Navigating the parenting section of a bookstore can be a little overwhelming. There are so many parenting books available! That’s because they offer more than just facts about what it takes to help a little person grow. They also offer companionship, support, and a road map for parents who are looking for some guidance. And this can vary greatly depending on where you are in the parenting game. Each age and stage brings with it a whole new list of questions. For many, parenting books are also a source of reassurance: Is it really normal to be potty training for six months? (Just, you know, asking for a friend.) On top of it all, some parenting books have topped the best-seller list for decades, while others are hot off the press. How’s a new mom to choose?
To help, we’ve come up with a quick list that highlights the best of the classics—the books your parents read when you were little—and some modern books that take more of a 2018 approach to parenting.
Why it’s a classic: The “What to Expect Series” started with What to Expect When You’re Expecting and was the go-to for several generations of parents. It still holds up because it’s updated frequently, and the information is solid. From “Does my child have an ear infection?” to “When will my baby start walking?,” these books cover it all, with practical advice that’s broken down into easy-to-read sections that allow you to browse by topic.
How to Talk So Kids Will Listen & Listen So Kids Will Talk by Adele Faber and Elaine Mazlish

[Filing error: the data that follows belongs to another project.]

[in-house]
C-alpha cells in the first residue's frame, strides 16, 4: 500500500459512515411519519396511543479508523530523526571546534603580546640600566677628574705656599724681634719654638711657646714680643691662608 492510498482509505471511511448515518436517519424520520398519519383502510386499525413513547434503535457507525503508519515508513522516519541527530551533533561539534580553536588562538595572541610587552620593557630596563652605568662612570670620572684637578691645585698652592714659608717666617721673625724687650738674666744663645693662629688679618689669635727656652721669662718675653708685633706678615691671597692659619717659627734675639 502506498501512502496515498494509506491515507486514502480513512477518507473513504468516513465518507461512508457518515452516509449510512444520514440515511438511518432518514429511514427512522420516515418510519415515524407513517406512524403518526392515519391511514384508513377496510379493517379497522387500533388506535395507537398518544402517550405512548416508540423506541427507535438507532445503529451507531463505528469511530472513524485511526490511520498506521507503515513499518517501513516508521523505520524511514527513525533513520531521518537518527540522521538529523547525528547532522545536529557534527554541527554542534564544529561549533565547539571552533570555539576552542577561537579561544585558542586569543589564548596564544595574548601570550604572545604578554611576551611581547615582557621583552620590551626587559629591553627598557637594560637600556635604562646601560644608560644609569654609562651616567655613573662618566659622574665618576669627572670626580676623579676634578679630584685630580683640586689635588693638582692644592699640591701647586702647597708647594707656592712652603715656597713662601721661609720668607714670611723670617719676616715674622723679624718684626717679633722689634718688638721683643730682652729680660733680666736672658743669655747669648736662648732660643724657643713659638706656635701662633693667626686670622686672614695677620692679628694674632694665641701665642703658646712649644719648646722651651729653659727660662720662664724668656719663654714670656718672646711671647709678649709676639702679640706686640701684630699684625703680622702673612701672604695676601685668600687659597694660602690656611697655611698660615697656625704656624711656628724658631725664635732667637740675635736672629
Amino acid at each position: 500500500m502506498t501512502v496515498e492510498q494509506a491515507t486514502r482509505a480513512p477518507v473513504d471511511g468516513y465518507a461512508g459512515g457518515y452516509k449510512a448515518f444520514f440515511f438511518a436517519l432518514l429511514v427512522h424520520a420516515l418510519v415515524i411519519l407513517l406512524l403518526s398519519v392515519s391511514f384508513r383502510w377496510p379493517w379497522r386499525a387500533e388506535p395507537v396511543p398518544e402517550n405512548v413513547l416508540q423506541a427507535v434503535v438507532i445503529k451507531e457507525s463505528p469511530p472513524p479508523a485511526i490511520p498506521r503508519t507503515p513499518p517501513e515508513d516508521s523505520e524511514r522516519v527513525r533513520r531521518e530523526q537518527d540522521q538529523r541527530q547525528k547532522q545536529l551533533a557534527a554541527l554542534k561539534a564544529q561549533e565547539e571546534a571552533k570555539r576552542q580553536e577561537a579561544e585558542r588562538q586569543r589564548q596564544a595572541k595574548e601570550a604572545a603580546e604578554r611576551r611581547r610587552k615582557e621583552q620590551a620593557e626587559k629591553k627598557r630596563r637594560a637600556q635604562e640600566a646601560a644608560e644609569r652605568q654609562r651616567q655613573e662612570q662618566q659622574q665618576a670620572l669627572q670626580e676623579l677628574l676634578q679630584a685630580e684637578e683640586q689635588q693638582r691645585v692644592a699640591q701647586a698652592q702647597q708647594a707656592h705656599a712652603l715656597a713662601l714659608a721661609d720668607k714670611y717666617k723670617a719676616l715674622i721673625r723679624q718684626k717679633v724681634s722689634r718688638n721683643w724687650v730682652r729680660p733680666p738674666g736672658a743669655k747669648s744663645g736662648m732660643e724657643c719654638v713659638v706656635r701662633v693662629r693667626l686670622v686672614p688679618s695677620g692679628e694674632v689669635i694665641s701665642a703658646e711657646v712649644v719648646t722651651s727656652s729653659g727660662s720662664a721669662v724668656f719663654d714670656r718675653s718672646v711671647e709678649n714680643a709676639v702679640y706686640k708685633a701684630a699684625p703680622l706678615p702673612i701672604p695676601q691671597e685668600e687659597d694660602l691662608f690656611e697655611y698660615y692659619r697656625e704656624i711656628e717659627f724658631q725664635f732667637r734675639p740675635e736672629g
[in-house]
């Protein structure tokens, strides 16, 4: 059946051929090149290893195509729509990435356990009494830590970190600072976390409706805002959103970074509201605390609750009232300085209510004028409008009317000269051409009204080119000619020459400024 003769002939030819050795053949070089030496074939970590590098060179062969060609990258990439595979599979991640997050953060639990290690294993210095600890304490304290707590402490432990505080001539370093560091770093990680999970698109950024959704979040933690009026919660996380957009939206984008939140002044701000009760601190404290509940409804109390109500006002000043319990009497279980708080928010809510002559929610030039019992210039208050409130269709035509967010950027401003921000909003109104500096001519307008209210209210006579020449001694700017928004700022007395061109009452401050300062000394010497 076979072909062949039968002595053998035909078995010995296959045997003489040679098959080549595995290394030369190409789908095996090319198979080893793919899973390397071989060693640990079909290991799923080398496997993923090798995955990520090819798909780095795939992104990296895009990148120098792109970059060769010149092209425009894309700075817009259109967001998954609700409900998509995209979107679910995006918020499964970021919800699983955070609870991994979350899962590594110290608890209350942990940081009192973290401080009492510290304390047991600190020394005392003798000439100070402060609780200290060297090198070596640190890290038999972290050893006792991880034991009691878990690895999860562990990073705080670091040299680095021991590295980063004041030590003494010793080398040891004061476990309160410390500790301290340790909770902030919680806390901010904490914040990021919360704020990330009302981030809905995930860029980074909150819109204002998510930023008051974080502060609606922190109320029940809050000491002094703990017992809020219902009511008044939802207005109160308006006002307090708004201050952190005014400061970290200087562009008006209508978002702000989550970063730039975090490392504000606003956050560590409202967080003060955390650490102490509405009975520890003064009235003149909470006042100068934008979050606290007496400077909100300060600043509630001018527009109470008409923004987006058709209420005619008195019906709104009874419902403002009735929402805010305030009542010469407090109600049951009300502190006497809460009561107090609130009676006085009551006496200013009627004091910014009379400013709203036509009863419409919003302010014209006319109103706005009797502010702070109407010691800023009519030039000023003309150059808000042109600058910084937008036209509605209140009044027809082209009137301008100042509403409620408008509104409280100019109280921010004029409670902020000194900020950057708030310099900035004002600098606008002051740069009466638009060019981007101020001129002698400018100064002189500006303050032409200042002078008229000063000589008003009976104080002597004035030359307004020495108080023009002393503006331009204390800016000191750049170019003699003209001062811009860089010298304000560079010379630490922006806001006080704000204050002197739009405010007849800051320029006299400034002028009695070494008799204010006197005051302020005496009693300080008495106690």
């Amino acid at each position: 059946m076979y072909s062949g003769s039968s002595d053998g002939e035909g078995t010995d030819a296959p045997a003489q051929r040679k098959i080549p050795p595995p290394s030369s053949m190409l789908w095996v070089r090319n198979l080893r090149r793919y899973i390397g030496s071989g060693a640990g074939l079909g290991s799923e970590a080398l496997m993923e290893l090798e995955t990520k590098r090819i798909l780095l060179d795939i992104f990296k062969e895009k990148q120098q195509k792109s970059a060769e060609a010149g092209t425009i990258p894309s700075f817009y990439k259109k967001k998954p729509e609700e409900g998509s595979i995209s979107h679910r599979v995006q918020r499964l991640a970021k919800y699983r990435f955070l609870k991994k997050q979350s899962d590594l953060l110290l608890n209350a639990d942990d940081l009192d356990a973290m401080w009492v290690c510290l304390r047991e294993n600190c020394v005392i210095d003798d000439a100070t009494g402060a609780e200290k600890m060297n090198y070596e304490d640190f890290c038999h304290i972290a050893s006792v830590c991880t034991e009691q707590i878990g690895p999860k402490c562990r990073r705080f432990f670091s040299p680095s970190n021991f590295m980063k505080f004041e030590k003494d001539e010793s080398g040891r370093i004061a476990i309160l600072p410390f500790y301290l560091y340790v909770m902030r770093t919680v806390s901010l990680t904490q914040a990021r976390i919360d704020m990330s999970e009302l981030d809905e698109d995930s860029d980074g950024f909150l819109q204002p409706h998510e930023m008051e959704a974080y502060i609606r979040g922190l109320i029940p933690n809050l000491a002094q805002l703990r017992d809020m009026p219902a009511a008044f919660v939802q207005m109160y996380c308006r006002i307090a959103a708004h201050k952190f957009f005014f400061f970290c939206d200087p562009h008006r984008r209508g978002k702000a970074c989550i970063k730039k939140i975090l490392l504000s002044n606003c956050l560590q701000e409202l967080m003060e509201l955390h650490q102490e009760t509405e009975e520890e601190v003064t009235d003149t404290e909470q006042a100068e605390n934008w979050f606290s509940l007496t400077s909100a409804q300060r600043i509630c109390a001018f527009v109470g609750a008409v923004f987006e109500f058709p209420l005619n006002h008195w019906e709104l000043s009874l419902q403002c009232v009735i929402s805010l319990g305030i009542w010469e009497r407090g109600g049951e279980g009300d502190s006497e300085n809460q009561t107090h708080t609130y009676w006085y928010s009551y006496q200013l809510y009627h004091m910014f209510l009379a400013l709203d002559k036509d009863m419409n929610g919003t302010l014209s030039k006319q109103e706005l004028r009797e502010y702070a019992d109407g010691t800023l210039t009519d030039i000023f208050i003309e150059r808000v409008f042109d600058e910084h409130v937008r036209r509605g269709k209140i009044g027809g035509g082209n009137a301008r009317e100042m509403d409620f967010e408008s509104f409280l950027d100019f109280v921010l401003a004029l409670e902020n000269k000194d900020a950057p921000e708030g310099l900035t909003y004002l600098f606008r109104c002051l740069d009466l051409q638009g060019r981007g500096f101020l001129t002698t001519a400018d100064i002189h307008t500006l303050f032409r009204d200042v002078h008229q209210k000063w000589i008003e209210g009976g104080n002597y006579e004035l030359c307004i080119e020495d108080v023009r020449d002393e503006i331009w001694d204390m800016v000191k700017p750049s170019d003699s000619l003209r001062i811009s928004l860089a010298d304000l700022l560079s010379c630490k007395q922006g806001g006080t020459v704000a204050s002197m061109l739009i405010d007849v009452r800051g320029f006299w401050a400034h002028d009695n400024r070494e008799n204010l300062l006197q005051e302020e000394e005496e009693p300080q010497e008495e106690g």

Why it’s a classic: Chances are that you received this as a baby shower gift from a well-meaning aunt and then set it aside, thinking that you wouldn’t need it yet. Give it a try, even if you haven’t entered the oh-so-fun toddler years. Whether or not your child is talking, they’re always listening. The book, first published in 1980, has real-life explanations and examples that help to transform the behavior of toddlers, preschoolers, and even school-age kids.
Baby 411: Clear Answers & Smart Advice for Your Baby’s First Year by Ari Brown and Denise Fields
Why we like it: This practical, logical book is packed with information, mostly in a conversational question and answer format. The authors are funny and relatable, and the topics are comprehensive. One of the authors is a well-known pediatrician, so this book’s got some cred.
Einstein Never Used Flashcards: How Our Children Really Learn – and Why They Need to Play More and Memorize Less by Kathy Hirsh-Pasek and Roberta Michnick Golinkoff
Why we like it: Looking to give your child a leg up before they start school? Then don’t push the popular accelerated learning process. Instead, invest in some serious play! Since this book published in 2004, millions of parents have enjoyed the games in this book that are for creative play. Not a flashcard to be found.
No Bad Kids: Toddler Discipline Without Shame by Janet Lansbury
Why we like it: This book offers some sanity during the moments when you wondered why you thought it would be a great idea to grow a little human (don’t worry, we all feel that way at some point). You’ll learn how to connect with your child, even while navigating the terrible twos and threes together, with examples of respectful parenting that can help you continue mom-child bonding.
Parenting with Purpose: How to Raise Well-Behaved Children and Build a Strong Parent-Child Relationship by Nina V Garcia
Why we like it: If your child is acting up – or acting out – this book gives you the tools that you’ll need to discipline using connection, respect, and positive reinforcement. It’s the same kind of tools that adults are taught to use with other adults – and the author believes that kids deserve a similar approach with the mom-child relationship.